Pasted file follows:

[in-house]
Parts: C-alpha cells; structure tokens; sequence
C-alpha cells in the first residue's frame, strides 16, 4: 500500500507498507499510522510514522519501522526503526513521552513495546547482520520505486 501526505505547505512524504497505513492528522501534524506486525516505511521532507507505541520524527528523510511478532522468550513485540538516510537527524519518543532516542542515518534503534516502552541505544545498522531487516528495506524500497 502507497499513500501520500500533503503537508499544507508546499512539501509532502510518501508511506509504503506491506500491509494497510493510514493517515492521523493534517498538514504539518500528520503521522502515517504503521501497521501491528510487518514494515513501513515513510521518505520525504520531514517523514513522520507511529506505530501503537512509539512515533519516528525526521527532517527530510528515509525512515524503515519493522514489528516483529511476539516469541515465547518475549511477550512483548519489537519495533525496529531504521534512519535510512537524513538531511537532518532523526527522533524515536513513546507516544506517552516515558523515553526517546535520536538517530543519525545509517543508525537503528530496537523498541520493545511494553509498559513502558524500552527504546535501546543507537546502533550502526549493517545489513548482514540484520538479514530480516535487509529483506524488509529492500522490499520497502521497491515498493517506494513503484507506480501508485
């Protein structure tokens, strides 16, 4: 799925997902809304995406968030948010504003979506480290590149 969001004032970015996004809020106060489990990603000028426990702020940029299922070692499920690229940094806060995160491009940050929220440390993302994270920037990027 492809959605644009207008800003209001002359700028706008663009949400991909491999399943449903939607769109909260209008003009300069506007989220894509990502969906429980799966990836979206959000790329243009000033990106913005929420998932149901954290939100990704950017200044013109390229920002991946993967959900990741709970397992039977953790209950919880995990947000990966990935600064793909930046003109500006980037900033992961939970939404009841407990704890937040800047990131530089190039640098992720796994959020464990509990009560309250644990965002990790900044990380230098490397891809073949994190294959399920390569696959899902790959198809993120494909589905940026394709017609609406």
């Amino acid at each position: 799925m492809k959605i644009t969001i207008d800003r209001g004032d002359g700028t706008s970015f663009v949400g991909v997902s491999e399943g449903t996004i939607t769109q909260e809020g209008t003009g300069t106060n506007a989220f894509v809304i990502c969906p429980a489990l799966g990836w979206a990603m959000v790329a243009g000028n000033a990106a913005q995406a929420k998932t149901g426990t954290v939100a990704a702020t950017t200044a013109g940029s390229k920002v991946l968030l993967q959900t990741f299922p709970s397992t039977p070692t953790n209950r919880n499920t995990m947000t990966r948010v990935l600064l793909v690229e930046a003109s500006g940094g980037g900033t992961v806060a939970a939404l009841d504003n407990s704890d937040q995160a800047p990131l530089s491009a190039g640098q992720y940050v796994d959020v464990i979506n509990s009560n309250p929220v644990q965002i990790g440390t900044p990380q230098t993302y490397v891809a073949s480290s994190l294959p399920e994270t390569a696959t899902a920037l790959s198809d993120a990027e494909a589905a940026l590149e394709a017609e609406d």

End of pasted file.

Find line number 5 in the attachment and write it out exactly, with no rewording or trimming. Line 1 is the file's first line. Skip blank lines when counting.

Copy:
């Amino acid at each position: 799925m492809k959605i644009t969001i207008d800003r209001g004032d002359g700028t706008s970015f663009v949400g991909v997902s491999e399943g449903t996004i939607t769109q909260e809020g209008t003009g300069t106060n506007a989220f894509v809304i990502c969906p429980a489990l799966g990836w979206a990603m959000v790329a243009g000028n000033a990106a913005q995406a929420k998932t149901g426990t954290v939100a990704a702020t950017t200044a013109g940029s390229k920002v991946l968030l993967q959900t990741f299922p709970s397992t039977p070692t953790n209950r919880n499920t995990m947000t990966r948010v990935l600064l793909v690229e930046a003109s500006g940094g980037g900033t992961v806060a939970a939404l009841d504003n407990s704890d937040q995160a800047p990131l530089s491009a190039g640098q992720y940050v796994d959020v464990i979506n509990s009560n309250p929220v644990q965002i990790g440390t900044p990380q230098t993302y490397v891809a073949s480290s994190l294959p399920e994270t390569a696959t899902a920037l790959s198809d993120a990027e494909a589905a940026l590149e394709a017609e609406d």